I've just been listening with increasing annoyance to Angela Eagle, deputy leader of the Labour Party, speaking on devolution. She wants to drive down devolution "to the regions and to our major cities". This would of course only apply to England. Scotland already has its own Parliament and Wales and Northern Ireland have Assemblies: further devolution would give these country-level governments more power to manage their own affairs. But if the Labour Party get their way, England will be denied this. England, the largest country in the "group of four" that is the United Kingdom, would be the only country with no government of its own.
England is not just a name, and it certainly isn't just a "collection of regions". I get a little tired of people (mostly Americans, or Celts with chips on their shoulders) telling me that England has no culture and no history except an inglorious one as a failed colonial power. England has well over a thousand years of history as a unified nation: it is one of the most ancient nations of Europe, far older than Germany or Italy. We were all taught at school how Alfred the Great, in the eighth century CE, unified the warring Saxon clans. And although England was subsequently divided after the invasion of the Danes, that split was short-lived and England was reunified even before the invasion of the Normans in 1066 and the establishment of the Plantagenet dynasty. There were some nasty civil wars after that - the standoff between Empress Matilda and King Stephen, and the Plantagenet family dispute known as the "Wars of the Roses". But these never challenged the existence of a country called "England". The argument was always over who should run it.
Yet now, it seems, the Labour party wants to eliminate England. This is understandable: as this map shows, England is overwhelmingly Conservative, and the Labour party would struggle to gain any presence at all in an English parliament:
(map h/t @MarcherLord)
But the Conservatives have similar problems in Scotland and Wales: they struggle to win any Westminster seats in either country and are in a tiny minority in both the Scottish parliament and the Welsh assembly. Is this a reason for breaking these countries up? Surely not. Neither, therefore, are the Labour party's problems in England a reason to break up an ancient nation.
Calls for England to be regionalised along the lines of
historic kingdoms such as Cornwall and Northumbria, or the old
Saxon/Viking territories of Wessex, Mercia and so on, are understandable, as is the call for great cities such as London and Manchester to run their own affairs. I don't have a problem with any of this. Devolution to regional and city level WITHIN England is sensible, though it could go too far: regionalising the NHS, for example, would be bonkers, since it would be bound to result in very variable standards of care across the country - already the case to some extent because of the budgetary problems of some NHS Trusts. But I don't see regional/city devolution within England as an alternative to the creation of an English parliament. I see it as a decision that an English parliament should be empowered to make. Westminster's job is to create and empower the English parliament, not meddle with the governance of English regions.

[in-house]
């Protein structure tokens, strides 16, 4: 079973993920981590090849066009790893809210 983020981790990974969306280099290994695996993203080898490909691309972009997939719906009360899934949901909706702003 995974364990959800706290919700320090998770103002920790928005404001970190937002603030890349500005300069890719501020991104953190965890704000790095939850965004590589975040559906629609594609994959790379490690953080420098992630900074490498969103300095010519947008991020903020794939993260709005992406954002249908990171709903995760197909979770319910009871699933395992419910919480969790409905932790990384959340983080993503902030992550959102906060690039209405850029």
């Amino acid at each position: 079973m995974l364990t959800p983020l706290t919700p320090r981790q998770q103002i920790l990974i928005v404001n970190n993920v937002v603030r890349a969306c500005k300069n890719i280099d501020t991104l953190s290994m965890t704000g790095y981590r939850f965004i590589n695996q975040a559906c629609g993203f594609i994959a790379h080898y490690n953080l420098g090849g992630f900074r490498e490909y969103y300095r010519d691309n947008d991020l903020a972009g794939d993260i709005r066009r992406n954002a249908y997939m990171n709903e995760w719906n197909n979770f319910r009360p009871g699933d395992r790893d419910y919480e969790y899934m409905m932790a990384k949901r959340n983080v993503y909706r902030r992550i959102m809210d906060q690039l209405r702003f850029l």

The main objection to an English parliament seems to be the dominance of England at Westminster. This is of course an existing problem, which would become even worse with further devolution to Scotland and Wales. Some people want England regionalised so that there is parity of population among areas represented in what is inevitably going to become a federal parliament. But this is absurd. Scotland has twice the population of Wales, and both have higher populations than Northern Ireland: is anyone suggesting these, too, should be broken up so that Northern Ireland is adequately represented? No, they are not. The integrity of all three of these national governments is to be preserved despite the population imbalances. So it should be with England, too.
It is not England that should be broken up to create a UK federal model of governance. It is Westminster. I think the UK should become a federation of four nations,
each with their own elected government, with a separate directly elected federal
government. Westminster must undergo radical surgery: the number of MPs must be slashed, and it must become properly representative of the people of the UK. Reforming Westminster would involve regionalisation of the whole UK - not just England - along similar lines to the EU parliament. But the principal of subsidiarity should also apply: Westminster's powers should be limited to those matters that the four countries agree are best handled at federal level.
But I fear the changes to Westminster that this would involve are so great that political vested interests will ensure it never happens. The Labour party's stance is determined only by its worries about losing the 2015 election, while the Conservatives are clearly seeing the "English question" as an opportunity to shaft Labour and get back at the SNP. It's shabby, frankly.
The people of the UK deserve better. We need a proper debate about how we wish to be governed, rather than a package of ill-thought-out measures rushed through ahead of a general election.